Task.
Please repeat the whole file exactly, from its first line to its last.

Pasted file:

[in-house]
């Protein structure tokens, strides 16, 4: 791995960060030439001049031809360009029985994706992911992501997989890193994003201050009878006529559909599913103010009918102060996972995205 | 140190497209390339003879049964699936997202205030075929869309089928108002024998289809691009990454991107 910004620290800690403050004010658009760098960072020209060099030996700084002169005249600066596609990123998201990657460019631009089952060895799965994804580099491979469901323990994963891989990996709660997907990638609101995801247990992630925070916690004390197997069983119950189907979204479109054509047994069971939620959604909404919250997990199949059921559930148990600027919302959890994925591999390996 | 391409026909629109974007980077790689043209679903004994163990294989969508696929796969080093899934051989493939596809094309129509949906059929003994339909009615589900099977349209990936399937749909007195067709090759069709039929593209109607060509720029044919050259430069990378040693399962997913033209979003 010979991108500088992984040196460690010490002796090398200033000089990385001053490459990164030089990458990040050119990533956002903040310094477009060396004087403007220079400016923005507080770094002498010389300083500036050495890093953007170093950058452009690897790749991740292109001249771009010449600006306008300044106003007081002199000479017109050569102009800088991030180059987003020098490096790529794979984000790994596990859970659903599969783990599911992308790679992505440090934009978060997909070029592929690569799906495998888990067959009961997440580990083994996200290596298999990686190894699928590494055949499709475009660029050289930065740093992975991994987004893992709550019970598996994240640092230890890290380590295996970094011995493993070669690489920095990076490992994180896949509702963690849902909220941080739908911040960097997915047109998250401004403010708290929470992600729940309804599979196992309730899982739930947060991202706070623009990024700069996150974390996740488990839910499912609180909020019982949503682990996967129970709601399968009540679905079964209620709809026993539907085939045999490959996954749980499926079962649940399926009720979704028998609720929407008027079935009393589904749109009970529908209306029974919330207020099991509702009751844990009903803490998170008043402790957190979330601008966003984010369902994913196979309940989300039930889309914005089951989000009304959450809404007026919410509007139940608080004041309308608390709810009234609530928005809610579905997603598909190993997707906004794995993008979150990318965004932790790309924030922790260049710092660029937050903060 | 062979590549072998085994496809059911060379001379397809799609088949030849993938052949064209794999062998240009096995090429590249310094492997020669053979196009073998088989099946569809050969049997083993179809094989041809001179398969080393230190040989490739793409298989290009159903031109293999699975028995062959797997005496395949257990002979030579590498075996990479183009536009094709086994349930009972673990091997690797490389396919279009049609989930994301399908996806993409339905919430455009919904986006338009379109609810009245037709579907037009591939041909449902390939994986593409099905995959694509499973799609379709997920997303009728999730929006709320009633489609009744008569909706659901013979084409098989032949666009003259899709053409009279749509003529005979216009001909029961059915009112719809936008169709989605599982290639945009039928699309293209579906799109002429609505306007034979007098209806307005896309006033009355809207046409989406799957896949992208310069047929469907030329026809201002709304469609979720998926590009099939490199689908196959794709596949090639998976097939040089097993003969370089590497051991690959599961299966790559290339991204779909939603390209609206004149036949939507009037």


[in-house]
């Protein structure tokens, strides 16, 4: 791995960060030439001049031809360009029985994706992911992501997989890193994003201050009878006529559909599913103010009918102060996972995205 | 140190497209390339003879049964699936997202205030075929869309089928108002024998289809691009990454991107 910004620290800690403050004010658009760098960072020209060099030996700084002169005249600066596609990123998201990657460019631009089952060895799965994804580099491979469901323990994963891989990996709660997907990638609101995801247990992630925070916690004390197997069983119950189907979204479109054509047994069971939620959604909404919250997990199949059921559930148990600027919302959890994925591999390996 | 391409026909629109974007980077790689043209679903004994163990294989969508696929796969080093899934051989493939596809094309129509949906059929003994339909009615589900099977349209990936399937749909007195067709090759069709039929593209109607060509720029044919050259430069990378040693399962997913033209979003 010979991108500088992984040196460690010490002796090398200033000089990385001053490459990164030089990458990040050119990533956002903040310094477009060396004087403007220079400016923005507080770094002498010389300083500036050495890093953007170093950058452009690897790749991740292109001249771009010449600006306008300044106003007081002199000479017109050569102009800088991030180059987003020098490096790529794979984000790994596990859970659903599969783990599911992308790679992505440090934009978060997909070029592929690569799906495998888990067959009961997440580990083994996200290596298999990686190894699928590494055949499709475009660029050289930065740093992975991994987004893992709550019970598996994240640092230890890290380590295996970094011995493993070669690489920095990076490992994180896949509702963690849902909220941080739908911040960097997915047109998250401004403010708290929470992600729940309804599979196992309730899982739930947060991202706070623009990024700069996150974390996740488990839910499912609180909020019982949503682990996967129970709601399968009540679905079964209620709809026993539907085939045999490959996954749980499926079962649940399926009720979704028998609720929407008027079935009393589904749109009970529908209306029974919330207020099991509702009751844990009903803490998170008043402790957190979330601008966003984010369902994913196979309940989300039930889309914005089951989000009304959450809404007026919410509007139940608080004041309308608390709810009234609530928005809610579905997603598909190993997707906004794995993008979150990318965004932790790309924030922790260049710092660029937050903060 | 062979590549072998085994496809059911060379001379397809799609088949030849993938052949064209794999062998240009096995090429590249310094492997020669053979196009073998088989099946569809050969049997083993179809094989041809001179398969080393230190040989490739793409298989290009159903031109293999699975028995062959797997005496395949257990002979030579590498075996990479183009536009094709086994349930009972673990091997690797490389396919279009049609989930994301399908996806993409339905919430455009919904986006338009379109609810009245037709579907037009591939041909449902390939994986593409099905995959694509499973799609379709997920997303009728999730929006709320009633489609009744008569909706659901013979084409098989032949666009003259899709053409009279749509003529005979216009001909029961059915009112719809936008169709989605599982290639945009039928699309293209579906799109002429609505306007034979007098209806307005896309006033009355809207046409989406799957896949992208310069047929469907030329026809201002709304469609979720998926590009099939490199689908196959794709596949090639998976097939040089097993003969370089590497051991690959599961299966790559290339991204779909939603390209609206004149036949939507009037």